Image from Jean-Pierre Mohen The World of Megaliths (New York: Facts on File, 1990), page 131

Today Stonehenge I is barely noticed by visitors.

Standing far outside the massed standing stones of Stonehenge III, the remains are comprised of a circular ditch inside of which was erected a bank.

The bank is now eroded down to about a foot or so but can still plainly be seen. There is little agreement on how high it was originally.

The diameter of the bank is 320 feet and it has at least one major break in it in the northeast, presumably to allow an uninterrupted view in the direction of the Heel Stone and the midsummer sun.

At least one other break is noticeable, and perhaps also a third. It should be noted that the break in the northeast is not quite aligned with the later horseshoe structures; nor is it quite aligned with the causeway beyond, or with the Heel Stone.


Heel Stone

Inside the bank were dug 56 holes - discovered by the English antiquarian John Aubrey (1626-1697), and known as the Aubrey Holes - placed at precisely regular intervals around a concentric circle of about 285 feet in diameter.

Archaeological investigations have shown that these holes were not dug to hold upright stones or wooden posts. Besides the Aubrey Holes, of crucial importance are the four Station Stones marked at positions 91, 92, 93, and 94, to form a rectangle that stands in a precise relationship with the centre of the monument and with the Heel Stone.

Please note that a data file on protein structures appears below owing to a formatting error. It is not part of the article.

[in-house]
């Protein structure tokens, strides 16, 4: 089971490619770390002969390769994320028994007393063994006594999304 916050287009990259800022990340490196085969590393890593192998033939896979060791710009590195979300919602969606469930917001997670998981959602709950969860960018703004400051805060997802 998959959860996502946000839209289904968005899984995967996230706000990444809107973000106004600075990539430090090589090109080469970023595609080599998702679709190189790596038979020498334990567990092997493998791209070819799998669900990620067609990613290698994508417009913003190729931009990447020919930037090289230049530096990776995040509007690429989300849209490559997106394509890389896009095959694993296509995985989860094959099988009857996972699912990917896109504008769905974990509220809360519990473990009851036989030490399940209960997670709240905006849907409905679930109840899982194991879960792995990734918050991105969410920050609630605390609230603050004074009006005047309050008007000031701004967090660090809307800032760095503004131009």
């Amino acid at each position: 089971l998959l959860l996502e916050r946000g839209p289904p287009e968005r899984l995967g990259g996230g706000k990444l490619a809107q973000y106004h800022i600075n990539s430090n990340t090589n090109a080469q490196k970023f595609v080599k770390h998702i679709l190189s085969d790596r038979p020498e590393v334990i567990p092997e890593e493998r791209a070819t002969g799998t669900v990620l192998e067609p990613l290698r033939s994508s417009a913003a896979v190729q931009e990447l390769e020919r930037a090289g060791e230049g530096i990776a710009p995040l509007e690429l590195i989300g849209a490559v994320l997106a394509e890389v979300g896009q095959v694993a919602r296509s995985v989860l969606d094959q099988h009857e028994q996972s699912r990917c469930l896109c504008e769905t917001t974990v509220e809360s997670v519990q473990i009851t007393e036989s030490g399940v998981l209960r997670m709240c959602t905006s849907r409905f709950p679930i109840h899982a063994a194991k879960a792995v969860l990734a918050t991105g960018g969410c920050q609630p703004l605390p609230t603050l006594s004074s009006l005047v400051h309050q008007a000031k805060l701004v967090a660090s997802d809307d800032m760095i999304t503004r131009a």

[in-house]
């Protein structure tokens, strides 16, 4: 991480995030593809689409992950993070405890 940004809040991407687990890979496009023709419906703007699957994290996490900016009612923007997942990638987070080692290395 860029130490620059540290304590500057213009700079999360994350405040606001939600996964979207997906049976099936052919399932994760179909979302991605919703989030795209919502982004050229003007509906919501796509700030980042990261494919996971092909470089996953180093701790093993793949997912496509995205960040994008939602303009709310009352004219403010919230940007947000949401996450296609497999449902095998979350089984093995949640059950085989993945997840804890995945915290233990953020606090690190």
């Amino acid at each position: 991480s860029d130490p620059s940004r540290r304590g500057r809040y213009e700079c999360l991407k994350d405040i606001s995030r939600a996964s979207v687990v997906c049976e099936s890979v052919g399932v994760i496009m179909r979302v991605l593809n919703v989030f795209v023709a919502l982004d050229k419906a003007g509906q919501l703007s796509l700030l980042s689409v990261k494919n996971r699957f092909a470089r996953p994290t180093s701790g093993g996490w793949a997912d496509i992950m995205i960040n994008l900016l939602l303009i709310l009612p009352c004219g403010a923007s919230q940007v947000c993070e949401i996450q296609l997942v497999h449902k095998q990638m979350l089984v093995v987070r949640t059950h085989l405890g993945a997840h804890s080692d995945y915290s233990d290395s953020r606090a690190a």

Only two of the Station Stones survive, and one of those may not be original.


Plan of Stonehenge with the Aubrey holes, the Heel Stone
and the Station Stones 91, 92, 93, 94 marked

Image from Rodney Castleden, The Making of Stonehenge (London and New York: Routledge, 1993), page 30

For the archaeoastronomists, the Aubrey Holes served as fixed reference points along a circle, and their number was essential to astronomical calculations. The cycle of the moon, for example, which takes 27.3 days, can be tracked by moving a marker by two holes each day to complete a circuit in 28 days.

A much longer calculation is to move the marker by three holes per year to complete a full circuit in 18.67 years.

In this way, it is argued, it would be possible to keep track of the nodes, points where the paths of the sun and the moon apparently intersect to produce an eclipse.

Because the moon slews around in its path, the two nodes move along the path of the sun, a complete circuit of which takes 18.61 years.

By means of the markers in the Aubrey Holes and keeping track of the directions of the sun and the moon, the astronomer at Stonehenge could calculate nodal points ahead of time and thus predict both lunar and solar eclipses.

Whether this was in fact the intended use of the Aubrey Holes is highly debatable.

In recent years astronomical interpretations have been taken up in support of more fanciful notions about the cosmic "New Age" significance of Stonehenge and contemporary "secular Druidism."

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page online since October 10, 1996
revised August 22, 2001
modified February 19, 2002
modified again February 7, 2008